The police also claim that Dhankad’s friend Sonu, who was injured in the fight, is allegedly connected to a gangster called Kala Jathedi and has been previously involved in a murder and robbery case.

The probe is now also looking at a gang rivalry angle and multiple teams are said to be looking for Kumar and the other men.

The investigator in charge of the case said multiple teams of Delhi police are raiding areas in Haryana, Uttarakhand and Delhi NCR. “At least 8-10 teams from northwest district and other districts too have been roped in. At least 50 policemen are on the job. We’ve put all the identified suspects on surveillance. People known to them are being questioned and efforts to trace them are on. We had some recent leads on Kumar’s location and accordingly raids are being conducted to arrest him,” the officer said.

The wrestler

Kumar, or “Sushil pehelwan” as he is called by all those who know him, is undoubtedly India’s most iconic wrestler. At the 2008 Olympics, he became only the second Indian wrestler—after Kashabha Dadasaheb Jadhav in 1952—to win an Olympic medal. He followed up that bronze with a silver at the 2012 Olympics. In between, he also became the only Indian to win a world championship title, in 2010. Kumar also has three Commonwealth Games gold medals, and a spate of medals from Asian and Commonwealth wrestling championships. He was relentless in his pursuit; a wrestler who had the heart, muscles and guile to beat the world’s best and he inspired a revolution in Indian wrestling that saw many wrestlers follow in his footsteps and India become a force to reckon with on the international stage.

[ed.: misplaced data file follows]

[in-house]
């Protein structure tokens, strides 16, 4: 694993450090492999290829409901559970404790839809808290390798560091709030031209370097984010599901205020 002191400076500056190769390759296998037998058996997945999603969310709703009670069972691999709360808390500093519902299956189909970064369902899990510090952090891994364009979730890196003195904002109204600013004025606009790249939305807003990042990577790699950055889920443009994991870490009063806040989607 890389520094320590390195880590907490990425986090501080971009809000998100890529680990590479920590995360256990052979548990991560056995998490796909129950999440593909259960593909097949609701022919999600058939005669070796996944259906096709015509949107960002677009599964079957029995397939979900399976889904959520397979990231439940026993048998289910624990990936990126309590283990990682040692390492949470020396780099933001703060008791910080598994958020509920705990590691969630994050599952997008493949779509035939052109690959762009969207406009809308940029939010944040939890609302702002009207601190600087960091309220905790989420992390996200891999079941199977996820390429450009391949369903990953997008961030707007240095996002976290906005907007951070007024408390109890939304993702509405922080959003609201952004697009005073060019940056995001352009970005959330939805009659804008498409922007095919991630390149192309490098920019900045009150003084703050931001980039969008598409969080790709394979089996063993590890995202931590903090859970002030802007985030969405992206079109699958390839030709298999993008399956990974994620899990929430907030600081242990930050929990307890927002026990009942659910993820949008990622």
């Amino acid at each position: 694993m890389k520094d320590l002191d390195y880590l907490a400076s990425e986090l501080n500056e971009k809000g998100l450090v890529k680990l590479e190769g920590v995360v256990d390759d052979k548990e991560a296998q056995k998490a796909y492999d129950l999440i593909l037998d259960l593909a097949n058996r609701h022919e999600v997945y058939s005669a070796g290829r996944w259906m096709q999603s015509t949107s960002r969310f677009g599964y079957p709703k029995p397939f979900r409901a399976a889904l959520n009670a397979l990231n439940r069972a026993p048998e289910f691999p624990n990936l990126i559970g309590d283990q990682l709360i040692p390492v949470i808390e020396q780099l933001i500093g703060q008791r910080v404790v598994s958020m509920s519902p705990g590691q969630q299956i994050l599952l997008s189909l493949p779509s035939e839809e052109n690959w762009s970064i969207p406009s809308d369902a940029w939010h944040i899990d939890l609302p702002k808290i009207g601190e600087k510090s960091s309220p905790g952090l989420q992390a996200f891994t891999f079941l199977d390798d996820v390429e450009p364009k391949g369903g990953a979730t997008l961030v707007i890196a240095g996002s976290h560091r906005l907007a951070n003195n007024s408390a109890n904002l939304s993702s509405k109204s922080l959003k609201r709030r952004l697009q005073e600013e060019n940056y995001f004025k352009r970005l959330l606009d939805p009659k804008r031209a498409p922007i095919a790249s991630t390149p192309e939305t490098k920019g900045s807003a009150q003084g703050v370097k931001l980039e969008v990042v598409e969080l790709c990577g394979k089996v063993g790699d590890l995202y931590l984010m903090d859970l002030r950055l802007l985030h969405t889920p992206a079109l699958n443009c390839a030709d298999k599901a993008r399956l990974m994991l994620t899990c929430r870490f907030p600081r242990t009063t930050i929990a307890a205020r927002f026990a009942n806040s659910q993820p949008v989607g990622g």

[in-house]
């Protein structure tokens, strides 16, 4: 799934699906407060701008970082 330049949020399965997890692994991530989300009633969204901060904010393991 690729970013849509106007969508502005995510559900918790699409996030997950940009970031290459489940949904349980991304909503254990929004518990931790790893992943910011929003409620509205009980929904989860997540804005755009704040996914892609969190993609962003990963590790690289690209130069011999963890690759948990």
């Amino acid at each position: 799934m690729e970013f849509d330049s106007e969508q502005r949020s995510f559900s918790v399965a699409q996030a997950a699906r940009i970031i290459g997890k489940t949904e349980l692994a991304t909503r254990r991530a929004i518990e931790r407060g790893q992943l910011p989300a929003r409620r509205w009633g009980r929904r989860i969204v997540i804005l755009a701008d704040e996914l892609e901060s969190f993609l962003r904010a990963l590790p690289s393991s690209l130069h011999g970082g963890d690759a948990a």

India’s most famous wrestling school

Kumar and the wrestling training centre at Chhatrasal stadium are synonymous. Kumar was 14 when he came to the stadium and began to live and train there under the tutelage of Satpal Singh, a famous former wrestler himself.

By 2012, Chhatrasal had become India’s premium centre for wrestling. That year, not just one but two of its trainees returned with Olympic medals—Kumar and Yogeshwar Dutt, a childhood friend of Kumar’s, who won a bronze. Another trainee from India’s most famous wrestling school, Amit Dahiya, became the youngest from India to compete at the Olympics at 18. He made it to the quarter-finals and was hailed as a future star.